Title: Children of Blood and Bone
Author: Tomi Adeyemi
Format: eARC & Hardback
Genre: Young Adult Fantasy
Publisher: Henry Holt
Release Date: March 6, 2018
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Disclaimer: I received this ARC from Netgalley free in return for providing my honest and unbiased review.
Two Sentence Summary: Zélie is a divîner (maji) who is on a quest along with her brother, Tzain, and Princess Amari to bring magic back to Orïsha. Zélie was chosen by the gods to bring magic back; and she along with Tzain, Amari and a wily band of divîners, pickpockets and mercenaries must fight the king, the prince and their soldiers to save magic and the maji.
I don’t read much YA because I lost faith in the genre. It seemed like everything being pumped out was the same cookie cutter book. But then Children of Blood and Bone (CoB&B) along with a few others hit the scene and I had to take another look at it .
This is my second time reading (CoB&B). The first time I read it was as an eARC and surprisingly I blew right through it. After my first reading I felt that I missed a lot and decided to read it again for Tome Topple. And believe me when I say I missed a lot. And I enjoyed it a lot more the second time around.
What Popped: This is really hard to narrow down. I liked that the story was told from three perspectives (Zelie, Amari and Inan). I enjoyed the pacing. Adeyemi was able to pick up and slow down the pace in all the right spots.
What Bombed: I won’t say that this bombed, but I got tired of it getting brought up. Zelie was unfortunately tortured and I understand the wounds were still fresh, but I just didn’t want to hear about how MAGGOT was carved in her back and about King Saran’s eyes and what he said before having that word carved in her back.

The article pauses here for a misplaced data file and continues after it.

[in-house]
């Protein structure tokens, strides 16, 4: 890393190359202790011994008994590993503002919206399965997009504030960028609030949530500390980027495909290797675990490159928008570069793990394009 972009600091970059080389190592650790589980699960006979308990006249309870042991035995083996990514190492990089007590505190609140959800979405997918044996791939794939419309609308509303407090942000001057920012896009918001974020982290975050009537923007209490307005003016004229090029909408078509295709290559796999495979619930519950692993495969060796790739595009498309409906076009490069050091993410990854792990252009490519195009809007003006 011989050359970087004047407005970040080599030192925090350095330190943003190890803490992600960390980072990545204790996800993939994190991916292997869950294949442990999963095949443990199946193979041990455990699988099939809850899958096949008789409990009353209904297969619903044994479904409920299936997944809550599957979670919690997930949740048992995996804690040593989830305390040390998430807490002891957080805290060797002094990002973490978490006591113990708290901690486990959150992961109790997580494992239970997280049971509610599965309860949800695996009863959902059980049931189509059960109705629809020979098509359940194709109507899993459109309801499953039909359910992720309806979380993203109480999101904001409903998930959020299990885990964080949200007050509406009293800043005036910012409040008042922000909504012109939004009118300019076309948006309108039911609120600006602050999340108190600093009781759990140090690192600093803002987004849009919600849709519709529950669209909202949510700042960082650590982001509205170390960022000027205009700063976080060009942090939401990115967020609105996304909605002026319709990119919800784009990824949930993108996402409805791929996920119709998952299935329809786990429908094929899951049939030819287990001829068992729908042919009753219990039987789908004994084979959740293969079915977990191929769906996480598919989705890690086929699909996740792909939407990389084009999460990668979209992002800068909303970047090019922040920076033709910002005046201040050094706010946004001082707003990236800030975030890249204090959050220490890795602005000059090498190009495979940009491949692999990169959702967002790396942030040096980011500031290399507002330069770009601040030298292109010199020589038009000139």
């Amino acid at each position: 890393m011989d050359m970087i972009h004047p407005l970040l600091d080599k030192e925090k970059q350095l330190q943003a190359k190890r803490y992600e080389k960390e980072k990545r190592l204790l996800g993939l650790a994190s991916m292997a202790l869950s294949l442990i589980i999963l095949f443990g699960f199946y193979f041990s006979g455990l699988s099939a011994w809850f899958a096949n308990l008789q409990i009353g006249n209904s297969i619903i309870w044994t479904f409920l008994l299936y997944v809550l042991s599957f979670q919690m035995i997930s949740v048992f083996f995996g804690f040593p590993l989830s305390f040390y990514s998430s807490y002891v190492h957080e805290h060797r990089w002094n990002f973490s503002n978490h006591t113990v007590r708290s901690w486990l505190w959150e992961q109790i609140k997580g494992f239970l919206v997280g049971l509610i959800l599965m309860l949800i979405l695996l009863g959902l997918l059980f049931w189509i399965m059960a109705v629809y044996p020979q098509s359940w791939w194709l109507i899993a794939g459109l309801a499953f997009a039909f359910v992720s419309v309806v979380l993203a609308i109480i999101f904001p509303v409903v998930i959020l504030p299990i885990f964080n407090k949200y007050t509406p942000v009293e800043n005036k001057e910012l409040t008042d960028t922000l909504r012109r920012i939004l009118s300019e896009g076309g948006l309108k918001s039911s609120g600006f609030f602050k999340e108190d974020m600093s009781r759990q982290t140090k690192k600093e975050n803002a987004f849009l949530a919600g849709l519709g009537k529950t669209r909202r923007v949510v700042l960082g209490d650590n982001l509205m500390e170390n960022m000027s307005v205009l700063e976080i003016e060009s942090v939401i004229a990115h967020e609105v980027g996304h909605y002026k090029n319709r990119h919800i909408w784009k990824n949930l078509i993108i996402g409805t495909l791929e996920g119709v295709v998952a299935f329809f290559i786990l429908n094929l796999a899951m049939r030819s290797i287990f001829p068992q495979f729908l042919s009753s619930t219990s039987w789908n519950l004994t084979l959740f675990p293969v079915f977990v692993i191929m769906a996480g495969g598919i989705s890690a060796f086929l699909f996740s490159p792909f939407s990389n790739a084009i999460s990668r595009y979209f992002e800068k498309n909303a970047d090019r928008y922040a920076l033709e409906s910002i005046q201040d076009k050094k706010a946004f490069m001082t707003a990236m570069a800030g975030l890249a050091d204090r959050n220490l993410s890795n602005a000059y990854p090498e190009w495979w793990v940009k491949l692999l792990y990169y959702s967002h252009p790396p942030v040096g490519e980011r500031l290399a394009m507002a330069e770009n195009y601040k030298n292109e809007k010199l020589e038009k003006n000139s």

I wouldn’t be doing my job as king if I didn’t remind you what you are.
My Thoughts: Adeyemi creates two strong female characters Zelie and Amari and I love them both. Granted at times they both got on my nerves. I loved how Adeyemi had a “character” reversal. In the beginning Zelie is strong and outspoken while Amari is meek and soft-spoken; then after Zelie’s torture Amari’s strength really starts to shine through and Zelie becomes meek and soft-spoken. The reader still sees Zelie’s strength, but she is definitely not as forceful as she was.
Now let me talk about Inan for a moment. I sooo wanted to punch him in the throat. He got on my nerves. Prince Inan (say that sarcastically).
He discovers that he is maji, but is afraid of his powers because of what his father, King Saran, has said about the maji. Inan actually believes that Zélie has cursed him with magic. Although Inan commands some soldiers he is, in my opinion weak.
He carries this pawn around with him that came from a game he and his father used to play. And I kept thinking, “when is he going to let this dang thing go?” To me it’s a symbol of his father using him to further his agenda, which is true. Although he was on a mission to find his sister, Amari, and bring her home, he was also on a mission to find Zelie and . . .
Kill her. Kill magic.
I love Adeyemi’s descriptions. They are vivid and really pull you in – makes you feel like you’re there. One of my favorite descriptions is of the Gombe River Valley.
After the six days traveling through the hell of the desert, the lush forests of the Gombe River Valley are a welcome sight. The hilly land breathes with life, filled with trees so wide one trunk could fit an entire ahere. We weave in and out of the towering giants, moonlight spilling through their leaves as we travel toward a winding river. It’s quiet roar hits my ears like a song, soft like the crash of ocean waves.
At the outset of the novel I was intrigued. Bisi one of Mama Agba’s students asks: “Why do they hate us?” And Mama Agba’s reply was. . .
They hate what you were meant to become.
I thought about that and thought that no truer statement could have been made. People don’t like you or they hate you for all sorts of reasons. Some of them valid, but most often they aren’t. Most of the time the reason someone is not liked is based on ignorance, fear and/or misunderstanding. And the reality is just because someone doesn’t like you doesn’t mean you should stop being the best you – you can be. And I’m done. Off my high horse I get.